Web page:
The new WHO recommendations, which were published in the British Medical Journal, said:
Convalescent plasma treatment has been around since the late Victorian era and has been used to treat two other deadly coronaviruses, including MERS and SARS.
WHO said it changed its recommendations because it recognized “no clear benefit for critical outcomes such as mortality and mechanical ventilation for patients with non-severe, severe, or critical illness, and significant resource requirements in terms of cost and time for administration.”
For patients with non-severe illness, the guidance said, it was not justified. For patients with severe and critical illness, there was “sufficient uncertainty” to warrant the continuation of trials.
The decision was based on evidence from 16 trials involving 16,236 patients with non-severe, severe, and critical Covid-19 infection.
Monday’s guidance also recommended against the use of ivermectin and hydroxychloroquine and added to previous recommendations for the use of corticosteroids in patients with severe or critical Covid-19 and for the use of interleukin-6 receptor blockers, as well as conditional recommendations for the use of monoclonal antibody treatments in some patients.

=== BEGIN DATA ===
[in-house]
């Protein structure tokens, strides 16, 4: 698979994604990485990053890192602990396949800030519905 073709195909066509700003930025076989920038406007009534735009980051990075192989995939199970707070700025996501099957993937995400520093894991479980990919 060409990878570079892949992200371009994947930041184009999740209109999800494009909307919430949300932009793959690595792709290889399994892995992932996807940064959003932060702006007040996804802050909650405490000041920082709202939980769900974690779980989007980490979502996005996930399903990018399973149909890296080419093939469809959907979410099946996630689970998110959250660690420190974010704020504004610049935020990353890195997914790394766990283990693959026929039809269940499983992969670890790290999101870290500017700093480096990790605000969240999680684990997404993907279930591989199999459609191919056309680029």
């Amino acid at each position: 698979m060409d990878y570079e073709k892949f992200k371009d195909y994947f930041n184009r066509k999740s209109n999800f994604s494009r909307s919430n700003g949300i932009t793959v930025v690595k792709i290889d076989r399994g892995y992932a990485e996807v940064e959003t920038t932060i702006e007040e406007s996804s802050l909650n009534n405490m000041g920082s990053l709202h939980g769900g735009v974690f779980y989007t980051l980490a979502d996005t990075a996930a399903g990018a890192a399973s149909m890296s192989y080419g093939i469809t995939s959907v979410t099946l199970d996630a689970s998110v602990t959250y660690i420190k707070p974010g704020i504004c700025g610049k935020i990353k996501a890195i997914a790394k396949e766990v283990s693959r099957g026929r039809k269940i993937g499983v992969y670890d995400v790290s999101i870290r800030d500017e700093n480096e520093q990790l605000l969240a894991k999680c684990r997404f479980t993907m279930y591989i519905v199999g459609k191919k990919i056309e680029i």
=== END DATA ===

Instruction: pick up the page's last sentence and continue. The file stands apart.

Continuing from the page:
From CNN’s Esha Mitra in New Delhi
More than 100 people who arrived in India from abroad now appear to be untraceable after some of their cellphones were switched off and residence addresses provided on self-declaration forms were found to be locked, an official from the city of Kalyan-Dombivali, near Mumbai, said Monday.
India imposed new rules on international arrivals last week, in reaction to the emergence of the Omicron variant.